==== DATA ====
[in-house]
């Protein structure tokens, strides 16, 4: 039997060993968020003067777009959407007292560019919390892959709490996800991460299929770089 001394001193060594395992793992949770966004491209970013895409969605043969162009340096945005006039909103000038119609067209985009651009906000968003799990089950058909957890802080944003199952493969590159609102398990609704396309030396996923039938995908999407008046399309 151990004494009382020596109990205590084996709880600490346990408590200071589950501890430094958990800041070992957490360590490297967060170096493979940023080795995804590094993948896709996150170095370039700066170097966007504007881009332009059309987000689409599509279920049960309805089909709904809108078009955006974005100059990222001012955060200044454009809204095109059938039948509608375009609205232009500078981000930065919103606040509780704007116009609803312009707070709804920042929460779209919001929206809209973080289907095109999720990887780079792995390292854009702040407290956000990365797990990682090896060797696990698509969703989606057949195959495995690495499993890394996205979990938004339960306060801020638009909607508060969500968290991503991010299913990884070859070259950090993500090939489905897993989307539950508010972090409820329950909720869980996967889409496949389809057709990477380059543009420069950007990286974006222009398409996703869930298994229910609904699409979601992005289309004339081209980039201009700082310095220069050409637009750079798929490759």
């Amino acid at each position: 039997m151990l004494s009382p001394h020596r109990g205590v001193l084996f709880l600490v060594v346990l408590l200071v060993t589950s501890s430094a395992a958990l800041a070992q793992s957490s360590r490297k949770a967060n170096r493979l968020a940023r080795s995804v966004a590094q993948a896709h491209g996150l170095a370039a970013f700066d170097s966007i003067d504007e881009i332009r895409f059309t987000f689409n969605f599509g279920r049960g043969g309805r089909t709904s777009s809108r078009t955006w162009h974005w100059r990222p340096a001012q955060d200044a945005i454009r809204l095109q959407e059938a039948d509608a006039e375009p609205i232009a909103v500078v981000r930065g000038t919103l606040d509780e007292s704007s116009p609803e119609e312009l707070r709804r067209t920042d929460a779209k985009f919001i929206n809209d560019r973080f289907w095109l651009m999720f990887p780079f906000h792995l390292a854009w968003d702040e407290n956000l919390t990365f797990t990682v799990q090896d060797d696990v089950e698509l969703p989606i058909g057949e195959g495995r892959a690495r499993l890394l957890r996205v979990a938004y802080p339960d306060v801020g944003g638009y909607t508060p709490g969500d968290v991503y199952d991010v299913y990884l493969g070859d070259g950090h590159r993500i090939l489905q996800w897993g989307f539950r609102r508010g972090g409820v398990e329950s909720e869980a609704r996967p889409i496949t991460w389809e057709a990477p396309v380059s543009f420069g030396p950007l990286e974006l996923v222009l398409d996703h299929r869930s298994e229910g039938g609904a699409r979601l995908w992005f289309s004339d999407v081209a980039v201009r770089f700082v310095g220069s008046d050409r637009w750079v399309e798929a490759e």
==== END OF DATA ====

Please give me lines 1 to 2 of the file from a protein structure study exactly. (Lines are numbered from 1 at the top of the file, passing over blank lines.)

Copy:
[in-house]
């Protein structure tokens, strides 16, 4: 039997060993968020003067777009959407007292560019919390892959709490996800991460299929770089 001394001193060594395992793992949770966004491209970013895409969605043969162009340096945005006039909103000038119609067209985009651009906000968003799990089950058909957890802080944003199952493969590159609102398990609704396309030396996923039938995908999407008046399309 151990004494009382020596109990205590084996709880600490346990408590200071589950501890430094958990800041070992957490360590490297967060170096493979940023080795995804590094993948896709996150170095370039700066170097966007504007881009332009059309987000689409599509279920049960309805089909709904809108078009955006974005100059990222001012955060200044454009809204095109059938039948509608375009609205232009500078981000930065919103606040509780704007116009609803312009707070709804920042929460779209919001929206809209973080289907095109999720990887780079792995390292854009702040407290956000990365797990990682090896060797696990698509969703989606057949195959495995690495499993890394996205979990938004339960306060801020638009909607508060969500968290991503991010299913990884070859070259950090993500090939489905897993989307539950508010972090409820329950909720869980996967889409496949389809057709990477380059543009420069950007990286974006222009398409996703869930298994229910609904699409979601992005289309004339081209980039201009700082310095220069050409637009750079798929490759």